Malusi Gigaba writes that our socio-economic development is and must be linked with the rest of Africa for the AU’s Agenda 2063 to be realised.
Johannesburg – Africa Day presents a chance for South Africans to reflect on our great continent’s shared destiny. Our enduring Pan-African unity is based on unbreakable ties of history, culture and shared struggle, and an awareness that our socio-economic development is and must be linked for the AU’s Agenda 2063 to be realised.
Africa’s support for our struggle was steadfast, principled and costly: When the apartheid regime tightened its noose around the necks of the oppressed, and banned the national liberation movements in 1960 following the Sharpeville protests, Africa opened her arms to receive our freedom fighters as exiles. They extended their unconditional warmth, friendship, solidarity and hospitality to our freedom fighters. Even the poorest of African states gave their all in support of the South African liberation struggle.
For this support, innocent citizens of Lesotho, Botswana and Mozambique were butchered in their sleep by the apartheid army, and Zimbabwean and Angolan territories were violated by a regime that had no respect for human life, let alone the national sovereignty, territorial integrity and stability of its neighbours.
South Africa’s liberation in 1994 guaranteed Africa’s long-term stability and development. It meant the country ceased to be what Hendrik
Verwoerd had called “a piece of Europe on the tip of the African continent”.
The struggle bore a Pan-African identity with historic responsibilities that stretched far beyond South Africa’s borders. During the past two decades, the liberated South Africa has contributed towards the new African renaissance by supplying the materials requisite towards this all-encompassing effort.
South Africa was among the foremost advocates for the development and adoption of the New Partnership for Africa’s Development (Nepad). We invested time and resources towards uniting the continent, helping to forge a united global political and economic agenda at a time when imperialism and the neo-liberal globalisation was further marginalising and ruthlessly exploiting the continent.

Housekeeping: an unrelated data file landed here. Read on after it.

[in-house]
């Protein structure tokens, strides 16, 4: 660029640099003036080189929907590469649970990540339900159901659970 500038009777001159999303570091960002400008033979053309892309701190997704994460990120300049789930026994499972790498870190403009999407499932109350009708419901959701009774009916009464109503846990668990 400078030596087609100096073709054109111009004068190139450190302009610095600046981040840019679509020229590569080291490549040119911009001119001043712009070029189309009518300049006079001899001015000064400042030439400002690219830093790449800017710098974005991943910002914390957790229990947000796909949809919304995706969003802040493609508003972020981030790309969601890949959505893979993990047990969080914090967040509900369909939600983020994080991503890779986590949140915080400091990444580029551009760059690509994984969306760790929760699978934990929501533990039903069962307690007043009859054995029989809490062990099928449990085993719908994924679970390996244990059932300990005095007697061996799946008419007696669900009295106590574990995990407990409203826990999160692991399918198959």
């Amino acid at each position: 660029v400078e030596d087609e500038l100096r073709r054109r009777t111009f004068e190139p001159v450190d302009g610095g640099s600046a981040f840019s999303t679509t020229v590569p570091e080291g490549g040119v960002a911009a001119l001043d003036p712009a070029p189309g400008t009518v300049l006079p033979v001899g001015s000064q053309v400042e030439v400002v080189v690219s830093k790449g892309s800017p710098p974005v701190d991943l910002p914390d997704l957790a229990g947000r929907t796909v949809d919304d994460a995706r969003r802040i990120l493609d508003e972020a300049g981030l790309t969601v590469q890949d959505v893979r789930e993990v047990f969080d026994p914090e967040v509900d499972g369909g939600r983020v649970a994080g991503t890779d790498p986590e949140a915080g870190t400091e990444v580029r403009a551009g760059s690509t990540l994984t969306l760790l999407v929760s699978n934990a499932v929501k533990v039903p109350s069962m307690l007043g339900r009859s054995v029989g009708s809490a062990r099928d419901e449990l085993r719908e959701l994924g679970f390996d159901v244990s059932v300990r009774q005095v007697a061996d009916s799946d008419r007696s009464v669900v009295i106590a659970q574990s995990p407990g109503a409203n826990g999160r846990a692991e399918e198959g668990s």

For Africa to develop on a sustainable basis, we need to entrench peace, democracy and good governance, and advance major economic growth strategies, including infrastructure investments; beneficiation of mineral wealth; industrialising and diversifying of economies to free ourselves from the resource curse and drastically improving intra-African trade and trade with other emerging economies.
Only these programmes can radically alter Africa’s relations with itself and the world, and place it on a footing for sustained growth, job creation and enhanced political power in the global arena.
South Africa needs Africa: It has integrated itself into the continent not only through political and peace efforts, but increasingly through growing investment, trade and tourism.
While the country remains largely an exporter of primary commodities and an importer of manufactured goods, during the past 20 years sub-Saharan Africa, including Nigeria, Ghana and most of the Southern African Development Community (SADC), has emerged as the largest importer of South African-manufactured goods. It has been estimated South Africa exported about R300 billion worth of goods last year. Trade, investment and tourism with the rest of the continent has created and sustained 160 000 jobs in South Africa.
While we celebrate the growth of South African trade and investment in Africa, there is an obvious imbalance in favour of South Africa. So, if Africa is so vital for the South African economy, it should stand to reason that African integration, intra-African trade and the overall growth and development of the African economy should be equally as important.
We cannot do this alone! Our global political and economic aspirations are interconnected with, and not separate from, the continent as a whole.
We are one! We cannot fulfil our historic role and responsibility to raise Africa’s position in global affairs if the people of the continent think we have a condescending attitude towards them or want their support, but do not want to help them in their hours of need.
The recent violence against African migrants is inexcusable and has cost us. The attacks set back our African agenda. We must not take this for granted, or be naive as to the cost we incurred.
While fellow Africans may understand they have a responsibility to address the “root causes” of migration, to fix their economies and minimise the incentives for their nationals to travel to South Africa at all costs, they also know we have a responsibility, out of an African solidarity, to help build their economies because they supported our struggle to defeat apartheid.
Agenda 2063 can only be achieved by sustained, co-ordinated actions between increasingly integrated African countries.
South Africa has made critical contributions in this regard and will continue to do so in a quest for a better life for all.
* Gigaba is Minister of Home Affairs and member of the ANC NEC. A version of this article appeared in the ANC Today.
Follow Alive2Green on Social Media